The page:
Several years before they got married, real-estate heir Robert Durst and his second wife, Debrah Lee Charatan, considered having a child so they could get money from his wealthy family, The Post has learned.
The two went as far as drawing up legal papers, but the plan fell apart because Durst – who is now accused of a grisly Texas murder – balked at Charatan’s demand for total control of the child’s money, people who know the couple said.
In a strange twist to the tale, Durst then considered adopting Charatan, a Manhattan real-estate broker, but abandoned the idea, the sources said.
There were three main reasons for the plan, the sources said:
- Durst was furious at his family for choosing his brother, Douglas, to head the family’s billion-dollar real-estate empire.
At the time, he believed he had a fatal illness and wouldn’t live long.
If he died without an heir, the money he receives from the family trust – reportedly $3 million a year – would go back to the trust, not to any surviving wife. However, the rules of the trust provide that if Durst had a child, the child would continue to get the money.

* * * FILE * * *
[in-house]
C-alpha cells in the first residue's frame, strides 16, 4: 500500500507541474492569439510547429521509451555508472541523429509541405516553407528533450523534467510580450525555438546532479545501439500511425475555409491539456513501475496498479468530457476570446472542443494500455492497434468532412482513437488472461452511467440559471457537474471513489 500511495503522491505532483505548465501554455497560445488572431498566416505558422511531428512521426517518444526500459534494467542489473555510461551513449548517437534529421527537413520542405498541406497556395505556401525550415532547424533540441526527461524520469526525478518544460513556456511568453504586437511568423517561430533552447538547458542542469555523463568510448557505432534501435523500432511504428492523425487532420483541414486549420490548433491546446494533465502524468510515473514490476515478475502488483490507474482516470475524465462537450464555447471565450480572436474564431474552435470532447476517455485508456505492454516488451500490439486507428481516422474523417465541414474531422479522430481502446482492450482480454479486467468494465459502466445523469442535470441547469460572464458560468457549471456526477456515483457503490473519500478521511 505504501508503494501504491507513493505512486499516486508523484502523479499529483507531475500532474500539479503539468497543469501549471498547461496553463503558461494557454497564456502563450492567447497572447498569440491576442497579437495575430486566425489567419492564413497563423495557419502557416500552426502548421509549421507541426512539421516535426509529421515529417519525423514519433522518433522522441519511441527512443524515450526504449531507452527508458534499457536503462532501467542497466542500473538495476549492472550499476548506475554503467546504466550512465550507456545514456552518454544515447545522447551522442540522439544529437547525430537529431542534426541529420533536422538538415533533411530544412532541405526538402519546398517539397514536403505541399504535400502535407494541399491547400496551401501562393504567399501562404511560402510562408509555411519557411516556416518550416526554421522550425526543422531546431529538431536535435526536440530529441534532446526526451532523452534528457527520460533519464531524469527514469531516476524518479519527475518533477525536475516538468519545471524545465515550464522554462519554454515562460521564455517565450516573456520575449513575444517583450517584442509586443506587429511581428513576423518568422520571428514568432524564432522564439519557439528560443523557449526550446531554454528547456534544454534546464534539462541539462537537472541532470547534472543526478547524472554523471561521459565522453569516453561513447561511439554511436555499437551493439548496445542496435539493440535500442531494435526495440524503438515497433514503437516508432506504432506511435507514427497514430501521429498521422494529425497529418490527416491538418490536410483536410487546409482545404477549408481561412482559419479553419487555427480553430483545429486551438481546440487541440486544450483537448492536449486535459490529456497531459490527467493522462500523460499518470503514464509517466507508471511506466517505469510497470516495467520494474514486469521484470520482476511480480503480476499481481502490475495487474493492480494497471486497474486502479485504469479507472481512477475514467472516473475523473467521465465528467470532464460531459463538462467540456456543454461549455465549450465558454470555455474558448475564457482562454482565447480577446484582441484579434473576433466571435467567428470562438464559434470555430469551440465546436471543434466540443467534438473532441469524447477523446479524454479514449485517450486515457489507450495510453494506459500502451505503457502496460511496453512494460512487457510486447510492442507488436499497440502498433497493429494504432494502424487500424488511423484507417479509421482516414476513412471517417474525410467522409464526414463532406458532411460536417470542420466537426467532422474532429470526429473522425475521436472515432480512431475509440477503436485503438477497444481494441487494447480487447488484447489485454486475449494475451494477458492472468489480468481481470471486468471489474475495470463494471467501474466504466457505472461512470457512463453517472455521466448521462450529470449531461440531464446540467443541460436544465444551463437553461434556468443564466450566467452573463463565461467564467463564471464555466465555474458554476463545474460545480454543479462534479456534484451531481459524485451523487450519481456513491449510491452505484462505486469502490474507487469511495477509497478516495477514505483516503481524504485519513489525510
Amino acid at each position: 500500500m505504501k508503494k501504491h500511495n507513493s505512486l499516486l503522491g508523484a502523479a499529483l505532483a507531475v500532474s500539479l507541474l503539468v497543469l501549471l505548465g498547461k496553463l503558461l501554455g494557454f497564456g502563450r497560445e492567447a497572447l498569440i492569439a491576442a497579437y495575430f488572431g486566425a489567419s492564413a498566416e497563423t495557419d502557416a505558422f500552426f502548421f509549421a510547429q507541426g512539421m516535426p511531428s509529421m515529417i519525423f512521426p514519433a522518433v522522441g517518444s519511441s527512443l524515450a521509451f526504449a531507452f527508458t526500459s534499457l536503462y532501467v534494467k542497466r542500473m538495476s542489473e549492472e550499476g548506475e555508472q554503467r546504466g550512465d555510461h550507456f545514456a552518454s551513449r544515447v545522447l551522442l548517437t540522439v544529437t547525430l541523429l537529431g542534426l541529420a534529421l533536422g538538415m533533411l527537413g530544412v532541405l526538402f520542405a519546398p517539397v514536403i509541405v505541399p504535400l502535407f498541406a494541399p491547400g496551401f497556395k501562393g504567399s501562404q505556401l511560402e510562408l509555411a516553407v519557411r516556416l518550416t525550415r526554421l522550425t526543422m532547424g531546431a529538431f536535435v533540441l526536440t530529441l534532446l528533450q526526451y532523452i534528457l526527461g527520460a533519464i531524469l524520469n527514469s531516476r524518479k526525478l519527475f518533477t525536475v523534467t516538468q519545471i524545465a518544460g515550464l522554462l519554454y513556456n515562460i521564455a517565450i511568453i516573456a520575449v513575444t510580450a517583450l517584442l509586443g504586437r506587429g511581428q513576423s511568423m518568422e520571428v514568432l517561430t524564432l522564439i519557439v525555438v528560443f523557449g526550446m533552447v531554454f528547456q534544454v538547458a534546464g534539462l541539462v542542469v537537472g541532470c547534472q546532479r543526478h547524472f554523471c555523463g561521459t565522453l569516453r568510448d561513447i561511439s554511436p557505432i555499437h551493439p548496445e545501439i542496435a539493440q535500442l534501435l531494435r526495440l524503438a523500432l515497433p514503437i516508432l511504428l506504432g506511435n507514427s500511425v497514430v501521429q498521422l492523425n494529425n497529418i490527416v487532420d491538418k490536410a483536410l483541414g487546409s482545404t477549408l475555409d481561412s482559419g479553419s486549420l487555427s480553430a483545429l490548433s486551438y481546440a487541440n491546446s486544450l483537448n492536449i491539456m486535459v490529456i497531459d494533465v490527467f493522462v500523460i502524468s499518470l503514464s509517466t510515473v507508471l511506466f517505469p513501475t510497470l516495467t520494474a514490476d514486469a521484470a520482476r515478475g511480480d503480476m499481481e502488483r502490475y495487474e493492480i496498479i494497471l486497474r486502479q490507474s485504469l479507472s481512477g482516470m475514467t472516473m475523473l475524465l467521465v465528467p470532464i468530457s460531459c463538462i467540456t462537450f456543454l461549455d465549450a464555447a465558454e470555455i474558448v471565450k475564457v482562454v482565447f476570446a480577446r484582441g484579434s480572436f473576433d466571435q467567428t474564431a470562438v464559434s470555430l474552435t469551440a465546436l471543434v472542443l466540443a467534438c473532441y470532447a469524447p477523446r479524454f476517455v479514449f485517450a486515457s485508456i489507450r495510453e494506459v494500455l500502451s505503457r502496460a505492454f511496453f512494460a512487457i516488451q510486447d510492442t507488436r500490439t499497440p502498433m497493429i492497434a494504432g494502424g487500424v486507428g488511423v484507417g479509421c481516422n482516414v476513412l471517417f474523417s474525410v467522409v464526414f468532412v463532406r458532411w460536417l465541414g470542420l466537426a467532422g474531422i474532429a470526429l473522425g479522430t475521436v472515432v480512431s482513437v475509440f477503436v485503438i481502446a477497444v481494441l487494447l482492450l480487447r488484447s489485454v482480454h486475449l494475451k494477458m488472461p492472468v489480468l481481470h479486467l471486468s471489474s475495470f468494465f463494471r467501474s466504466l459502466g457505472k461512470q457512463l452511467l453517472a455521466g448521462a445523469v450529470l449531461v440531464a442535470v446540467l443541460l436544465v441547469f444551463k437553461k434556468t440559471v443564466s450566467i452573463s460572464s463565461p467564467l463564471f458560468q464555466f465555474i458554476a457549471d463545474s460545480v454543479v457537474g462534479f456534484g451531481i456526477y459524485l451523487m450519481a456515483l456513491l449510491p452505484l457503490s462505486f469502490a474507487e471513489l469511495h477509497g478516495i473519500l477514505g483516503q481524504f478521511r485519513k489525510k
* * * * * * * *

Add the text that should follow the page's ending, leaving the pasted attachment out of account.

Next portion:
Durst, 58, and Charatan, 44, hit on the plan after he learned in 1994 that Douglas would head the family firm.
Furious because he thought the prize belonged to him as the eldest, Robert wanted to get back at his family, the sources said.
“He really was ticked off,” said one source.
But the plan never came to fruition because Durst wanted the child to have 51 percent control of the money and Charatan 49 percent, the sources said. Charatan insisted on 100 percent control.
Subsequently, Durst considered adopting Charatan so she could get the money, but abandoned the idea as unrealistic, the sources said.
They said Charatan never revealed what fatal illness Durst believed he had, but there are no prescription drugs listed among the 102 items found in his car after he was arrested in Pennsylvania on Nov. 30.
In addition to providing insights into the workings of Durst’s mind, the plan also calls into question his motives for marrying Charatan on Dec. 11, 2000 – just weeks after Westchester County District Attorney Jeanine Pirro reopened an investigation into the disappearance of his first wife, Kathie, almost 20 years ago.
A wife can invoke spousal privilege to avoid testifying against her husband.
Durst quietly divorced Kathie on grounds of abandonment in June 1990, but never told her family.
A spokesman for the Durst trust declined to comment. Neither Charatan nor her lawyer, Steven Rabinowitz, returned calls for comment.
By Andy Geller (NY Post)